September 23, 2020

My first look into the eyes of racism was in 1977 when I was a freshman in college. I attended Bob Jones University—an institution I now know was built, both historically and theologically, on a foundation of racism.[1] My student job was an administrative assistant to the university president’s executive assistant. One of my assignments was a memo to the staff asking them to clean up after themselves in the faculty bathroom, because it looked like a bunch of n***s... Read more

September 15, 2020

It happens from time to time—often unexpectedly. I call it “The Phil Situation.” You’re at a neighborhood Labor Day barbeque, or a company Holiday party, or a family reunion with distant kin from Enid you didn’t know you had—when, all at once, Phil sidles up to you. Phil the Pill from Apartment A12. Phil the accountant from Purchasing. Second Uncle Phil from Enid. Drink in hand, Phil offers a random, unsolicited comment about Antifa anarchists inciting violence in Portland, or... Read more

June 29, 2020

Racism and its ugly root system of white supremacy is being exposed and called out and named and known in a way that could liberate us all from its evil grip if we embrace this moment and this good news. And it’s such good news. One catalytic moment sparked a fire that has set America ablaze, and the world is catching its flame. A cell phone captured graphic footage of the tragic and brutal murder of George Floyd. That moment... Read more

June 10, 2020

The day after the weekend of protests in response to the summary and public police execution of George Floyd, a thoughtful, Christian Republican friend wrote on Facebook: Quick question to some of my fellow conservative friends: Have you ever taken the time and read anything on systematic oppression/racism? If not, perhaps take some time in the next couple of days and get familiar with the literature. I’m sure it will create more understanding and more productive conversations. I have long... Read more

May 22, 2020

With Memorial Day just a few days away, I’ve been reflecting on a conversation I had with a now-deceased parishioner who, along with more than 150,000 other soldiers, had stormed the beaches of Normandy on June 6, 1944.  While he lived to tell about it, he often jokingly acknowledged that he might have been killed had it not been for his short stature.  “The bullets flew right over my head,” he confessed.  “It was the only time in my life... Read more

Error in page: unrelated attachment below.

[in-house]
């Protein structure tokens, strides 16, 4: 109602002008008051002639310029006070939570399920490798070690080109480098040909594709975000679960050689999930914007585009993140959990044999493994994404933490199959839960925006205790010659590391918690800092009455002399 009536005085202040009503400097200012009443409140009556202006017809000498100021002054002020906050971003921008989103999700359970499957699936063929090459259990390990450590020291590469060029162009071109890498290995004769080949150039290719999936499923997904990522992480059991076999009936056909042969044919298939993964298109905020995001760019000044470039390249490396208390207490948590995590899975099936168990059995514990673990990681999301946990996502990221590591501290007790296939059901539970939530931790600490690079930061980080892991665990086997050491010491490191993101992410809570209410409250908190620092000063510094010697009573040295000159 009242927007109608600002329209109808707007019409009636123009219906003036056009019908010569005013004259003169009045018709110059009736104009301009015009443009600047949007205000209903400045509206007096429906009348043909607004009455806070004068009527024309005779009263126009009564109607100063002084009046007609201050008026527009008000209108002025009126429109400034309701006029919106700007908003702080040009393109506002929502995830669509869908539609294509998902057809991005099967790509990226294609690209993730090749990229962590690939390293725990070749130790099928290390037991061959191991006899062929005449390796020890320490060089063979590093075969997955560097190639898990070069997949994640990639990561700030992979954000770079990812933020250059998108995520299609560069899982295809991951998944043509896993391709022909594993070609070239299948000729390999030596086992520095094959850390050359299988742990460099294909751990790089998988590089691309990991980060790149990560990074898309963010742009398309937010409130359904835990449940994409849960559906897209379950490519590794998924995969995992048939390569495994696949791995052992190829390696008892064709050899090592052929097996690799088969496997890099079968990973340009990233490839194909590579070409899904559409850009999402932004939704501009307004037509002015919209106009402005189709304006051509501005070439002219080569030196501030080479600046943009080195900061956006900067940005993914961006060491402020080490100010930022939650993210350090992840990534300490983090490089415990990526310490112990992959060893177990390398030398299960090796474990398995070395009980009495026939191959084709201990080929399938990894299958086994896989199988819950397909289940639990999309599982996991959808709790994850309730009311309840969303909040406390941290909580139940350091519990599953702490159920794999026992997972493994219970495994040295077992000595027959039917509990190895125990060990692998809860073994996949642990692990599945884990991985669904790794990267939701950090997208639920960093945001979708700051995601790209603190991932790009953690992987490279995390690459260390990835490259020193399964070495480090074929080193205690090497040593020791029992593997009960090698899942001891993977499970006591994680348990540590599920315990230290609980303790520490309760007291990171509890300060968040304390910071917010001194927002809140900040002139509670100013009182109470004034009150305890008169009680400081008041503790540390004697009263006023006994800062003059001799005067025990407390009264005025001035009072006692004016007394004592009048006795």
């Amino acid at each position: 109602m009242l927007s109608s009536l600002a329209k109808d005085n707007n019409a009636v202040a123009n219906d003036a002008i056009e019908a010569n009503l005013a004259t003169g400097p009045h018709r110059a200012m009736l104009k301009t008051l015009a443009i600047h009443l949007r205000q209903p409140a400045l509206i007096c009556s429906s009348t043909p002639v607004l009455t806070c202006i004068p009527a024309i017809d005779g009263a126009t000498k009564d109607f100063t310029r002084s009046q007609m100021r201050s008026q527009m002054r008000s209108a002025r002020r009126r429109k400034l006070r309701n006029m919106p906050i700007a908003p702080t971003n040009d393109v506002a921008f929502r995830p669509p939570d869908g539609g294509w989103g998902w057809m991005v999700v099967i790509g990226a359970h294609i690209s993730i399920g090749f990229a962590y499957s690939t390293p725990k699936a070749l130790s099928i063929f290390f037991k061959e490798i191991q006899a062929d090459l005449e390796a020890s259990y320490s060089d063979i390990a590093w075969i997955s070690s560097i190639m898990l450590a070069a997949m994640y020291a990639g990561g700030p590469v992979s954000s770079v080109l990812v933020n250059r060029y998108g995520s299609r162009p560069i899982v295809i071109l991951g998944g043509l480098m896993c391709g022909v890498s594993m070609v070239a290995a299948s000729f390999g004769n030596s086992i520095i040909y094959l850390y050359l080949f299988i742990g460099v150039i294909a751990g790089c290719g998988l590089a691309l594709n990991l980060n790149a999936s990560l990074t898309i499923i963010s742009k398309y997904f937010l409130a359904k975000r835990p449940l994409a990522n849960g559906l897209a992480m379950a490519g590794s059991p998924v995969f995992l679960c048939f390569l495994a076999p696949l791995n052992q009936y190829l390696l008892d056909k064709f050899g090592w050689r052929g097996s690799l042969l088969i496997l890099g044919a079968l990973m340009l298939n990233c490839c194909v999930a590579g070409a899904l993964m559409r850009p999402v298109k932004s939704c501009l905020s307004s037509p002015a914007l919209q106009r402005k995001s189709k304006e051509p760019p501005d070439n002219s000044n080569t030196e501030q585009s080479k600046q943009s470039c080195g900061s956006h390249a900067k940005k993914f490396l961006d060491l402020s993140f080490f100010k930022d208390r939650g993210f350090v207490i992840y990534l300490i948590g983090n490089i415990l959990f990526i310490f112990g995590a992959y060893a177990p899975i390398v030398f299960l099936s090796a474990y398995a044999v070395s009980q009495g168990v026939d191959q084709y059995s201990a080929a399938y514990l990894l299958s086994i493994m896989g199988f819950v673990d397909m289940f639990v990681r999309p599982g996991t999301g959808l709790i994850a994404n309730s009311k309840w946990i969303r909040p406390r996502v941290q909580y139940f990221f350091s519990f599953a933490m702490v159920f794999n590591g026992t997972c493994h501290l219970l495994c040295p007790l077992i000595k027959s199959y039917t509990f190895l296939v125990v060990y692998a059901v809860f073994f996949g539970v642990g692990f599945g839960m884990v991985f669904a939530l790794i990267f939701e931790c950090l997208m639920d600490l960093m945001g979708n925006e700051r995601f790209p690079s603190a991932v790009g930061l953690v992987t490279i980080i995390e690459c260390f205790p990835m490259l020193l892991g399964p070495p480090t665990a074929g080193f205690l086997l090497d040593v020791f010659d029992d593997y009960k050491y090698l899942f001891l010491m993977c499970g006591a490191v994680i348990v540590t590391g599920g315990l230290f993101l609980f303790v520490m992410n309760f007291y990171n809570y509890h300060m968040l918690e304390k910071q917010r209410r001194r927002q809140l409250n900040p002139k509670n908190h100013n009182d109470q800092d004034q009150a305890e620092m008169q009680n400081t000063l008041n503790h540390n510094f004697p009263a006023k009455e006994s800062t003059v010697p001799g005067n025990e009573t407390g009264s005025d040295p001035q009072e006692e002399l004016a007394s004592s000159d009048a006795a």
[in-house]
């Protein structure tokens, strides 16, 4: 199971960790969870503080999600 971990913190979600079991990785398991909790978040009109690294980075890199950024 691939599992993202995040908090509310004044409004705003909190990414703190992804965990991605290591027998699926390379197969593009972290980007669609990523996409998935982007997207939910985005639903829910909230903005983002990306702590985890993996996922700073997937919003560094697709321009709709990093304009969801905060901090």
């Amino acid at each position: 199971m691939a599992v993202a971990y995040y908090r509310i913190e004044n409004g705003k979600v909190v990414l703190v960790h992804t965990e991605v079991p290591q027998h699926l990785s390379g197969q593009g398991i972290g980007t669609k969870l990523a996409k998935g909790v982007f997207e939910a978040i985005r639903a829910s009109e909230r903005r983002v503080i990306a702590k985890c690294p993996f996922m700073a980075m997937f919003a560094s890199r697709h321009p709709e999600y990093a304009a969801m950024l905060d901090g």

May 19, 2020

When I was a little boy, in the early 60s, my father directed The Community School at Lincoln Elementary School in Kalamazoo. Lincoln School was in Kalamazoo’s predominantly black north side, literally just over the tracks from Kalamazoo’s predominantly white south side. My brother and I spent a lot of time at Lincoln school—every weekday in the summer and, during the school year, at least one evening a week and most Saturdays. We played basketball, raced around, took swimming lessons,... Read more

May 14, 2020

The prophet Isaiah depicts the dreadful and startling condition of humanity in chapter 59, verses nine to sixteen. Although he wrote this over 700 hundred years ago, its an accurate portrayal of our current society. “No one calls for justice; no one pleads a case with integrity. They rely on empty arguments, they utter lies; they conceive trouble and give birth to evil. So justice is far from us, and righteousness does not reach us. We look for light, but... Read more

March 5, 2020

When I shared with friends and colleagues, two years ago, that I would be matriculating to Yale Divinity School, I received mixed reactions, to put it mildly. “What?? Why?! Do you want to be a priest?!” One colleague asked, on four separate occasions, “Wait, are you really religious? It’s religious studies??” It was as though she was testing me to see if I’d give the same answers with a glass of wine in hand as I would under the harsh... Read more

March 2, 2020

This Lent, the 40-day period of reflection and preparation that precedes Christ’s crucifixion and resurrection, is like no other in recent memory. It comes on the heels of an impeachment process which further emboldened an already shameless president; news that Russia is continuing to meddle in U.S. presidential elections; and early presidential primaries and caucuses that may well signal who will vie for the presidency in November. At the denominational level, United Methodists are preparing to meet for General Conference... Read more

June 15, 2019

The morning sun was bright, and I couldn’t decide whether to keep the warmth on my face or, if overheated, I’d need to retreat to a swath of shade a few feet away. I sat in a weather-beaten, Adirondack chair on my front lawn in South Jersey—across the street from a small river. I wished it were more visible, but spring’s green growth blocks my view. I was left longing for the aliveness of what I knew was just beyond the thick hedge. I was nearing the end of an amazing book—"Brain on Fire". I had no idea it existed on a shelf in my 21-year-old daughter’s room, but when she made a pile for Goodwill I found myself attracted to the title, the subtitle maybe most especially: "My Month of Madness." Read more

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